Meet the Young Latinas Standing Up For Abortion Rights
Raising their voices shouting “Yo Te Apoyo! Yo Te Apoyo!” and raising posters reading, “Salud. Dignitad. Justicia,” “Somos 1 de cada 3,” and most powerfully, "Somos Beatriz," a crowd full of activists and supporters gathered to support Beatriz, a Salvadorean woman caught in the midst of international reproductive human rights entanglement.
The 22-year-old recently faced a traumatic ordeal to obtain necessary medical care after she and her fetus faced critical health crises. Yesterday's Vigil for Beatriz, organized by Advocates for Youth, Ipas,the Religious Coalition for Reproductive Choice, the 1 in 3 Campaign, and the National Latina Institute for Reproductive demonstrated solidarity for Beatriz and called for the continuation of accessible reproductive rights.
The substantial representation of Latinidad at a pro-choice rally both thrilled me and caught me a bit by surprise. As a millennial Latina feminist, many of my personal networks are full of rad women of color. However, today's mainstream portrayals of feminism and pro-choice supporters are often remain limited to white straight wealthy women. Meanwhile, Latinos are pigeonholed as categorically conservative or rampantly oversexed. Our women are deemed innately promiscuous, our men are considered to be aggressively misogynistic.
But ya basta, enough. Latinas, especially millennial Latinas, refuse to be continuously mislabeled as categorically anti-abortion. While misinformed pundits might try to speak for (or rather, over) Latina attitudes towards reproductive justice, it's time that Latinos' nuanced views are recognized and are taken seriously by American politics. Continuing to blindly sort Latinas into an "either/or" categories can only lead to further alienation from the major political parties. And as young Latinas continue to become electoral powerhouses, allowing faulty stereotypes to function as political truths will be a great way to continuing losing elections.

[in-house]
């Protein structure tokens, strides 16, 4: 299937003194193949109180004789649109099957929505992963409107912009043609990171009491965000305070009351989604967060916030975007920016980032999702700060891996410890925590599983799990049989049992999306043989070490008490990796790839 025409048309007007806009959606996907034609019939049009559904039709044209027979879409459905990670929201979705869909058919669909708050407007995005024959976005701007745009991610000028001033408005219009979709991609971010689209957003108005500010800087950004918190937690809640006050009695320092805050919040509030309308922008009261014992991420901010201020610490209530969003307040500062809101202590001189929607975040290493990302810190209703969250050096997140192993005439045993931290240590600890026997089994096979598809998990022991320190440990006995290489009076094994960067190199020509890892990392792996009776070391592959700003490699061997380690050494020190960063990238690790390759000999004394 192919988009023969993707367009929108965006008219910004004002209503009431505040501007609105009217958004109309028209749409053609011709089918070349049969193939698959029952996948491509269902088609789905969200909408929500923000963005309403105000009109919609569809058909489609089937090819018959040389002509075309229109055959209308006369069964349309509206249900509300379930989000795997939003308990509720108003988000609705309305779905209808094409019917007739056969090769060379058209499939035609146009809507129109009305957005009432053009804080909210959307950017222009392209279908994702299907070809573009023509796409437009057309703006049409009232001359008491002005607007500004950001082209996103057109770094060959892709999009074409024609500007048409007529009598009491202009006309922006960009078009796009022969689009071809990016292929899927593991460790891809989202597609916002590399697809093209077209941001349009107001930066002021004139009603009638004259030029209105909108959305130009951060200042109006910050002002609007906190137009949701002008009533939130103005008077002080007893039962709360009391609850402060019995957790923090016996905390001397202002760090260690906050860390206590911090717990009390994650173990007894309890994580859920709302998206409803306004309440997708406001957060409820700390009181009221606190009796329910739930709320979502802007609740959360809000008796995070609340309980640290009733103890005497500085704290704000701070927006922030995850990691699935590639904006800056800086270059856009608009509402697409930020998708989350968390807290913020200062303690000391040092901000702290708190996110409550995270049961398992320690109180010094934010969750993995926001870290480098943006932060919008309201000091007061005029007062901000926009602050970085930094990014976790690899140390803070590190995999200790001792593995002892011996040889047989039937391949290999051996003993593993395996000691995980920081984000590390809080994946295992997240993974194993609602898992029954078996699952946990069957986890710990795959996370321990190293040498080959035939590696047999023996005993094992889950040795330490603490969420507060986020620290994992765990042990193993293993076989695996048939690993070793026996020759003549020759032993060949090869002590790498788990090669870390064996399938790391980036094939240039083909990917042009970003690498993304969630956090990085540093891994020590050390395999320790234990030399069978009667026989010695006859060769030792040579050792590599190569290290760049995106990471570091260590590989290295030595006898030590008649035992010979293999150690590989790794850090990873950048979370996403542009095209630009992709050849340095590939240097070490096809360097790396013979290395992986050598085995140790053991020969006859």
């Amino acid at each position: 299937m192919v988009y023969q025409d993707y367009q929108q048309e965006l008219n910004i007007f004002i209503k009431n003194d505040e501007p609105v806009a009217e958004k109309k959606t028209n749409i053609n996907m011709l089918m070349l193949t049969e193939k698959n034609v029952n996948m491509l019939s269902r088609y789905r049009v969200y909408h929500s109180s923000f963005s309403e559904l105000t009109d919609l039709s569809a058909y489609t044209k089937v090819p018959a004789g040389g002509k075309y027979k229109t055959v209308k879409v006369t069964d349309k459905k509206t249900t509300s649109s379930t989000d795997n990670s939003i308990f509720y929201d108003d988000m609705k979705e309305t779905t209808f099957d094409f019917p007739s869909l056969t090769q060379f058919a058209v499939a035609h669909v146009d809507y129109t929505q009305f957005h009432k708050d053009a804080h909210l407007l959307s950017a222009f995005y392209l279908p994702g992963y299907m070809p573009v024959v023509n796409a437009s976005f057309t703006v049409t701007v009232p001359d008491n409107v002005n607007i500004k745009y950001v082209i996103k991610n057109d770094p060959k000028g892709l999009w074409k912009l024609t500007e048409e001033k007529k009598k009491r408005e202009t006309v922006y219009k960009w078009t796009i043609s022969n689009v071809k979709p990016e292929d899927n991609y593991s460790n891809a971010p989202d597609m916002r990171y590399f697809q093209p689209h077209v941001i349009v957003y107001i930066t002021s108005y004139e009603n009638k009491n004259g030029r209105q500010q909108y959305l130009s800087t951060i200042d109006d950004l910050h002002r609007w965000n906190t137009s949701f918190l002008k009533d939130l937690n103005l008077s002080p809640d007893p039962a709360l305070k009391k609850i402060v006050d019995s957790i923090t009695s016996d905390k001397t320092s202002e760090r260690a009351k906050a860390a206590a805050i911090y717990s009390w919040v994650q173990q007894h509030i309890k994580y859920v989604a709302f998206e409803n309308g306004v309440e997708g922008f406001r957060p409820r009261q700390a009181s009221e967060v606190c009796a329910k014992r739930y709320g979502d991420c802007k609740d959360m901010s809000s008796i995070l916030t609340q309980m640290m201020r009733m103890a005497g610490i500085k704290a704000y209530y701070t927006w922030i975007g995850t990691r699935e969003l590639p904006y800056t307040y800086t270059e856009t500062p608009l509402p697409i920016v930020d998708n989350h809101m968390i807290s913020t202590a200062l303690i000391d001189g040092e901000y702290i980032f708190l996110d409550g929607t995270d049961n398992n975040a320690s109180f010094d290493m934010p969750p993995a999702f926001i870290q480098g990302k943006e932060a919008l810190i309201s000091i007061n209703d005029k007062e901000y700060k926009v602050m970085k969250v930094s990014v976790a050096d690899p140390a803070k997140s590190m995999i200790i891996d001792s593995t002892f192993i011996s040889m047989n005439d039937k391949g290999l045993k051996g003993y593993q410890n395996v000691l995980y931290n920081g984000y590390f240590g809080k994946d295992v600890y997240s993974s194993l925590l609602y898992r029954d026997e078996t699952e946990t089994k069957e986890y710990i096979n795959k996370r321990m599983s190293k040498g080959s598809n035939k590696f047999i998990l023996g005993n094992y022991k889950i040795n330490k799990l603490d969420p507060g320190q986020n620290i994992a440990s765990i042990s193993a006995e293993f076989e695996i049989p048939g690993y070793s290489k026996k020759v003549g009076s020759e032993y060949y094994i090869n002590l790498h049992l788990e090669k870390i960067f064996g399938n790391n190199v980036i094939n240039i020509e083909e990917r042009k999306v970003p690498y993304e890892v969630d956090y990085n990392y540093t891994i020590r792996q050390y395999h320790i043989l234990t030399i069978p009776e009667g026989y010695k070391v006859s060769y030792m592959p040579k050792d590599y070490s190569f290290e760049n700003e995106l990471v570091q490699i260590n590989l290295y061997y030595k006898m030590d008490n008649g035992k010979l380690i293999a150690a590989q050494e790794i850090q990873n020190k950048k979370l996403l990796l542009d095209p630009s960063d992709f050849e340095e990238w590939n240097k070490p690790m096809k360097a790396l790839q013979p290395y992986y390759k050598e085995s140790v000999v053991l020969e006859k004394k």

Jessica González-Rojas, the executive director of the National Latina Institute for Reproductive Health, urgently expressed the necessity for safe abortions worldwide, in the United States, and particularly amongst communities of color. Echoing the Advocates for Youth's 1 in 3 Project, González-Rojas personalized the profile of an American woman seeking an abortion: likely a mother, in her 20s, and contending with a immensely personal choice. A profile that matches strongly with Beatriz, and countless millennials around the country and world.
Calling for the Latino community to "come out of the closet as supporters of women's reproductive health," González-Rojas introduced the NLIRH's "Yo Te Apoyo, I support you project." In her words, the new effort lifts "the voices of the Latino community and our allies in support of our sisters, our daughters, our primes, tías, and any woman who is making a difficult decision." Take a look below: